Luana Moreno – Live Sound and Recording Engineer

Luana works as a freelance engineer working with venues, rental companies, musicians, and event organizers. She currently is in the process of setting up a small commercial studio. She has been working in audio for over 15 years. Luana is originally from Brazil and now resides in Adelaide, Australia.

Luana fell in love with music when MTV came to Brazil. “I still remember watching Slayer’s “Seasons in the Abyss” and my mind was completely blown away. I bought my first CDs, Smashing Pumpkins, The Cure, Sepultura, and Hole, and became a total aficionado. I bought an electric guitar with the first payment from my first job. I have her to this day.”

Luana was introduced to audio after a recording session with her band and became interested in the recording process. She began to research courses and programs for audio engineering and also met a producer and engineer Paul Anhaia who worked at Midas Studio. She would take a short course on Audio Fundamentals where she learned the basics and then learned on the job from there. All the while Luana attended workshops and training opportunities. In 2013 Luana enrolled at Melbourne Polytechnic and received an Advanced Diploma in Sound Production in 2019.  Luana says this “doesn’t mean that I have stopped learning though, as I am always looking to learn and keep up with the industry innovations”.

Career Start

How did you get your start?

My first job was at a studio/mobile recording facility called Audiomobile. They had two mobile recording units at the time, a bus and a truck. They did a lot of recordings for music DVDs. I would rarely be on-site recording, but in the studio helping them organize the hard drives and doing general maintenance. I would often sit through mixing sessions with the other techs too.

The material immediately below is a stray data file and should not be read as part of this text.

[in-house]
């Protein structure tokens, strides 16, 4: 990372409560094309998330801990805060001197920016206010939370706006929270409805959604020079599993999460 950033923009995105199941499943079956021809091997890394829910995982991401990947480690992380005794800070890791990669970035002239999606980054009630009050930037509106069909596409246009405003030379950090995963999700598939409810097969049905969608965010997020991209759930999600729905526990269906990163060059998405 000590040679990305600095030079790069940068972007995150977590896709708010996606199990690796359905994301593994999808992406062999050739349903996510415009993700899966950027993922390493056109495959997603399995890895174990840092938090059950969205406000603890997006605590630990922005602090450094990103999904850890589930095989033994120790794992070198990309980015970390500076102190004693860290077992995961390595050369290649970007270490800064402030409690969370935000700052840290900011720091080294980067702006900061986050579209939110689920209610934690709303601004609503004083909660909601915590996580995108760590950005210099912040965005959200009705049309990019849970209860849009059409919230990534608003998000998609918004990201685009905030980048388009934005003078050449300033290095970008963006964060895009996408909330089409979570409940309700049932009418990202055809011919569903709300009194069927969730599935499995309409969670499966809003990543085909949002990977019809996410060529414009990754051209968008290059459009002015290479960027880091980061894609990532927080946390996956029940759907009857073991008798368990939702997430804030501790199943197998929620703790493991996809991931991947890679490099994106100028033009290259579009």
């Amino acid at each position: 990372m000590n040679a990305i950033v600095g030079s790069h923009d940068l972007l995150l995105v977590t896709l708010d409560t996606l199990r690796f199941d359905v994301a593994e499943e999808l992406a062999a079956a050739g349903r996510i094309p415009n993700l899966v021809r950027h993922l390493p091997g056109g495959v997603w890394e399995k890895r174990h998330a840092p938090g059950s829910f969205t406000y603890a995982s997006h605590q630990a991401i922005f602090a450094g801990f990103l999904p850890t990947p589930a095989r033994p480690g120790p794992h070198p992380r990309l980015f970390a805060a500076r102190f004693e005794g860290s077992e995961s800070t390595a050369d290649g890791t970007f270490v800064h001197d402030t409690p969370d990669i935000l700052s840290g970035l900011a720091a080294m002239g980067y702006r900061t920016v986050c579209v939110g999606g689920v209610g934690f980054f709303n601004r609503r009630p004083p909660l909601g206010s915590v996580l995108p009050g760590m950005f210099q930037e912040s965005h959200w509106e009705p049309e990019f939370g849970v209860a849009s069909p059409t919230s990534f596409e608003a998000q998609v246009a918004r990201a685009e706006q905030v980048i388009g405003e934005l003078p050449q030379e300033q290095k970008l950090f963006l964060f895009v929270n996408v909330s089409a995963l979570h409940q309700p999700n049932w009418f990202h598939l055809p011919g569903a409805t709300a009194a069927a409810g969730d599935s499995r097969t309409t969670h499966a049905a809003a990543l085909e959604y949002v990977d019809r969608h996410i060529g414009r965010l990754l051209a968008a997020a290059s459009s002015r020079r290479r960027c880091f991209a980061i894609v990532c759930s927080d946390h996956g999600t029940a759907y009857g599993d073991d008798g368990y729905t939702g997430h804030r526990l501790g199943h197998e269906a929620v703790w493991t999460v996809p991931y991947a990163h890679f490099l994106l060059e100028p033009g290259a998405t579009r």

From there I started mixing live sound at nightclubs and other venues and working for rental companies and artists in Brazil. There I also had the opportunity to do location recording and post for film for a considerable time at MeuSucesso.com and to do mixing and mastering for a few bands.  Moving to Australia I was able to get into the Live entertainment quite quickly and have only run out of work during the first six months of Covid.

How did your early internships or jobs help build a foundation for where you are now?

I think Audiomobile had the most impact because that’s where I learned how the industry worked and was able to sit in on sessions with talented and skilled technicians who didn’t mind sharing their process. Mixing in pubs and nightclubs was a great school as well because we would often be quite limited in terms of what the equipment was capable of, and that’s where I learned to work with whatever I had available.

What did you learn interning or on your early gigs?